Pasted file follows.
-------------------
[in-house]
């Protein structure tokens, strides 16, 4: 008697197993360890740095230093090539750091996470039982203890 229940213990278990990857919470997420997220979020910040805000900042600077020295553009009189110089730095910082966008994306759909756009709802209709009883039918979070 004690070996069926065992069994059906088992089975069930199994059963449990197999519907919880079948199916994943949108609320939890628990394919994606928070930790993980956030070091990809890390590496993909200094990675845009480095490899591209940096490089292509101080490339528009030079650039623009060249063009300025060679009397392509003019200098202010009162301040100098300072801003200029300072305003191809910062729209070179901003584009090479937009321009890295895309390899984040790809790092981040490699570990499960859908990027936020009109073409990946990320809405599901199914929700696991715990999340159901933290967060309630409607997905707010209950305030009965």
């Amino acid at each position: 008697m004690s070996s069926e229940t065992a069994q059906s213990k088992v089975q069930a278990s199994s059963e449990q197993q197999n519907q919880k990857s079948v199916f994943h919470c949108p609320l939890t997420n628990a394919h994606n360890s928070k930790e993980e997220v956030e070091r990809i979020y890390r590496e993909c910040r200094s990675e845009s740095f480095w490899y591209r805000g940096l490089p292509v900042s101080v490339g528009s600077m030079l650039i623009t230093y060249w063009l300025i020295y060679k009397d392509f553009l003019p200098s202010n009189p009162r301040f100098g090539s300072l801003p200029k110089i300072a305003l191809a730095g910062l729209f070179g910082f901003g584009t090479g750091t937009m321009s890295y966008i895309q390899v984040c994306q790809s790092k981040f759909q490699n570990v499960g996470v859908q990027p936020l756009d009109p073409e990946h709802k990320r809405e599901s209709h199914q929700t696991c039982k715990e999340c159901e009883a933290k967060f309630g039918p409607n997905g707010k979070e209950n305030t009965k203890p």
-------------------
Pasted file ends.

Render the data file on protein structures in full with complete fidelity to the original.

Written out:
[in-house]
């Protein structure tokens, strides 16, 4: 008697197993360890740095230093090539750091996470039982203890 229940213990278990990857919470997420997220979020910040805000900042600077020295553009009189110089730095910082966008994306759909756009709802209709009883039918979070 004690070996069926065992069994059906088992089975069930199994059963449990197999519907919880079948199916994943949108609320939890628990394919994606928070930790993980956030070091990809890390590496993909200094990675845009480095490899591209940096490089292509101080490339528009030079650039623009060249063009300025060679009397392509003019200098202010009162301040100098300072801003200029300072305003191809910062729209070179901003584009090479937009321009890295895309390899984040790809790092981040490699570990499960859908990027936020009109073409990946990320809405599901199914929700696991715990999340159901933290967060309630409607997905707010209950305030009965």
């Amino acid at each position: 008697m004690s070996s069926e229940t065992a069994q059906s213990k088992v089975q069930a278990s199994s059963e449990q197993q197999n519907q919880k990857s079948v199916f994943h919470c949108p609320l939890t997420n628990a394919h994606n360890s928070k930790e993980e997220v956030e070091r990809i979020y890390r590496e993909c910040r200094s990675e845009s740095f480095w490899y591209r805000g940096l490089p292509v900042s101080v490339g528009s600077m030079l650039i623009t230093y060249w063009l300025i020295y060679k009397d392509f553009l003019p200098s202010n009189p009162r301040f100098g090539s300072l801003p200029k110089i300072a305003l191809a730095g910062l729209f070179g910082f901003g584009t090479g750091t937009m321009s890295y966008i895309q390899v984040c994306q790809s790092k981040f759909q490699n570990v499960g996470v859908q990027p936020l756009d009109p073409e990946h709802k990320r809405e599901s209709h199914q929700t696991c039982k715990e999340c159901e009883a933290k967060f309630g039918p409607n997905g707010k979070e209950n305030t009965k203890p």